“I’ve been coming here for the past three days and you keep telling me the network is down!” “You are just useless. What do they pay you for, anyway?” “We have left our work to be here and you are telling us you are going for lunch? You do not take us seriously, do you?”

Do these sound familiar? Have you been at the receiving end of a frustrated customer’s retorts? How do you handle your emotions in these situations to successfully carry out your job, while meeting the client’s needs?

Irrespective of the situation, an employee is expected to ‘respond and behave well’ towards a client. A nurse is expected to remain cheerful and positive around her patients. A policeman is expected to exercise restraint in the face of a recalcitrant person. The receptionist has to put on a smile all the time. All of these are classic examples of Emotional Labour.

When you face angry clients or generally unpleasant customers, Emotional Labour can be particularly challenging. A large part of that challenge comes from the need to hide your real emotions, and continue to ‘smile and nod your head,’ even when receiving negative or critical feedback

Arlie Hochschild, Professor Emireta of Sociology, coined the term, ‘Emotional Labour’ in 1983. According to Hochschild, Emotional Labour requires face-to-face or voice-to-voice contact with the public, it requires the worker to produce an emotional state in another person, and allows the employer, through training and supervision, to exercise a degree of control over the emotional activities of employees.

Hochschild further contends that this leads to employees being estranged from their emotions in the workplace in order to satisfy the requirements of the job. Besides, isn’t the employer obliged to ensure that everything the employee does is ultimately raking in profits for the organisation?

Emotional Labour can be daunting for employees when they have to ‘put on a show in order to make the client happy. It breeds unnecessary stress and puts pressure on the employees to act so rigidly in their interactions at the workplace

Ultimately, two schools of thought come in; the employee either fakes or pretends in order to interact with others or becomes genuinely interested in meeting the emotional demands of the work. Some employees are able to bridge the gap between their emotions and that of others easily, which enables them to truly interact and deal with clients in a meaningful way. On the other hand, some employees struggle with managing their emotions and may find it difficult ‘acting out’ the emotional requirements of the job.

In light of this, it is important for employees to become self-aware of their emotions. Our ability to recognise and respond appropriately to different social situations is very crucial when dealing with others. People with more negative personalities and lower self-awareness tend to have the hardest time dealing with emotional conflict – and they probably experience emotional burnout more easily.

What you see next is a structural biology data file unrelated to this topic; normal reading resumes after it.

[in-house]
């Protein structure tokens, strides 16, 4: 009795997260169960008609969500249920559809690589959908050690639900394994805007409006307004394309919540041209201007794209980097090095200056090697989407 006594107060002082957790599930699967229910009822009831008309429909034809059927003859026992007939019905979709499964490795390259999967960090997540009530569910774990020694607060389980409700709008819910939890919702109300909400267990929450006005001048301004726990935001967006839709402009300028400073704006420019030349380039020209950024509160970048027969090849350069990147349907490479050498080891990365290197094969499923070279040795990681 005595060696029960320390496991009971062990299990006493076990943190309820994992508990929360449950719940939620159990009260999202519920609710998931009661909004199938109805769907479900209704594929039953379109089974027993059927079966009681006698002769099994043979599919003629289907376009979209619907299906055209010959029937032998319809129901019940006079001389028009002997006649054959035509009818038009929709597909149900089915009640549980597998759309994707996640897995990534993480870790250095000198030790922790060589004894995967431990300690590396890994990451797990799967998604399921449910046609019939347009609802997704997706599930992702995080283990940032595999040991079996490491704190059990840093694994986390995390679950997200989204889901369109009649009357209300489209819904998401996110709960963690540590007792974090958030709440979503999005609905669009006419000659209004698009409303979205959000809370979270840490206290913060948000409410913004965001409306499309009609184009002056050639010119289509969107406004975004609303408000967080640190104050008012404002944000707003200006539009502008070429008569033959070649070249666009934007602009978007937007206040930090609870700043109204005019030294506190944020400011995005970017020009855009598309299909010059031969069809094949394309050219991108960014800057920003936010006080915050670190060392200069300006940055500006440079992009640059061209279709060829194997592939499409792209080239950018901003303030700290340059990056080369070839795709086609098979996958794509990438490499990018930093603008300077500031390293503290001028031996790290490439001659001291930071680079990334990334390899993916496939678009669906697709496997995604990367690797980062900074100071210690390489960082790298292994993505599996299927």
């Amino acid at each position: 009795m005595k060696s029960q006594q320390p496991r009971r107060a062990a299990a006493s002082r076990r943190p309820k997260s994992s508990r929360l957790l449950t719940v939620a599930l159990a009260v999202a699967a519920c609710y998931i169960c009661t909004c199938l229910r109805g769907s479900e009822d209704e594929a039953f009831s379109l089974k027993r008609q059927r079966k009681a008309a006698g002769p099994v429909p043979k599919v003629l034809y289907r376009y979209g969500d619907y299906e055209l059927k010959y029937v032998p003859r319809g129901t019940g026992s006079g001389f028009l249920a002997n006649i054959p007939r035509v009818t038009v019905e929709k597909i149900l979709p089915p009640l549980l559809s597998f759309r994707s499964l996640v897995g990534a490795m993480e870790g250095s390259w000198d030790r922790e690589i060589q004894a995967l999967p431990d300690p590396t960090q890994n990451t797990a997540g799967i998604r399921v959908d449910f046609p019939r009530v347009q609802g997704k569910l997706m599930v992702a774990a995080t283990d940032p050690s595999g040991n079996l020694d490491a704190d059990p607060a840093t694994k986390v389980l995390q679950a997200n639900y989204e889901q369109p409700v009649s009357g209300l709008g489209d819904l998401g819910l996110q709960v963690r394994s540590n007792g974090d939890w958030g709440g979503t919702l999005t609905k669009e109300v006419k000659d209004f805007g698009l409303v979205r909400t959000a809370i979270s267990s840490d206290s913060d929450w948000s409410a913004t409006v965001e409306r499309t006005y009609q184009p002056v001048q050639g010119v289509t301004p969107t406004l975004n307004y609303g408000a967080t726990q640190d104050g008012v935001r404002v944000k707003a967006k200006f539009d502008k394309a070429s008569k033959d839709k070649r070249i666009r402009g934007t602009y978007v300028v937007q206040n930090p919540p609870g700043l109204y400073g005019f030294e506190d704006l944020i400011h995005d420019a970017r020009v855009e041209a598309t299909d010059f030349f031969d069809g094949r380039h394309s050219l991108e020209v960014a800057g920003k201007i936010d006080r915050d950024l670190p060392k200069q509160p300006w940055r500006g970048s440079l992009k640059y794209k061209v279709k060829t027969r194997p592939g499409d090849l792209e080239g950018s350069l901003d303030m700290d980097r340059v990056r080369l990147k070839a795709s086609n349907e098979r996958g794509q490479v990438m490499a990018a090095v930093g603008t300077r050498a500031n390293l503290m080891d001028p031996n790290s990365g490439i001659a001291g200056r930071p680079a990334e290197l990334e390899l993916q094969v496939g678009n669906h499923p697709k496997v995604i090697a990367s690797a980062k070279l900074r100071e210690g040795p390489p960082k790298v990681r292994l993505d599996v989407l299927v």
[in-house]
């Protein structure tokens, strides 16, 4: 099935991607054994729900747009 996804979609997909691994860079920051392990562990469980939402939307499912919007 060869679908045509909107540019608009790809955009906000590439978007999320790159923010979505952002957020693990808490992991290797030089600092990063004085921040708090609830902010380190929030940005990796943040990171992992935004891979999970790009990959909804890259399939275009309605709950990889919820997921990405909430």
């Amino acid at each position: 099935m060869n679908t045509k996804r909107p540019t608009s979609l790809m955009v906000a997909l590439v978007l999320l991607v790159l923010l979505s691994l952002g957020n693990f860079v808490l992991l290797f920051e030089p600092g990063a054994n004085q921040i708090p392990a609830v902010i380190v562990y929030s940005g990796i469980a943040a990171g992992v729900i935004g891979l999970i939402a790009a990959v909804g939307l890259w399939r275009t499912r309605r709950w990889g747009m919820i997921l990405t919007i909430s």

In order to manage Emotional Labour, employees can adopt coping skills such as having a balanced social life outside work, developing high levels of emotional intelligence, and having in-depth self-awareness. In doing so, we become more equipped in our interactions with clients and even work colleagues.

We should strive to listen to understand instead of listening to respond. Through this, we gain new perspectives in dealing with the most difficult person.

For organisations, it is vital to equip employees with the necessary problem-solving skills in order to curb any unpleasant or difficult situation that may arise. It will also enable employees reduce negative emotions when faced with unpredictable situations.

In addition, organisations can adopt the buffering technique. This is where particular employees are assigned to the front desk to deal with customers before they interact with back-end employees. For instance, it is likely to experience high levels of customer agitation in an organisation that relies on technology for its services. The network goes down and because the client may not be privy to what goes on behind the scenes, he/she is likely to pour out the frustrations on the front-desk employee. Ideally, the front desk person should be able to manage emotions of the client before redirecting the person to the appropriate department for any further interaction.

Also, staff assistance programmes such as stress management can go a long way in helping employees deal with Emotional Labour. In managing Emotional Labour at the workplace, we are better equipped to meet the demands of our work, engage with our colleagues in a professional manner and ultimately, serve our clients better.

By: Mercy Anang

Ghana Revenue Authority


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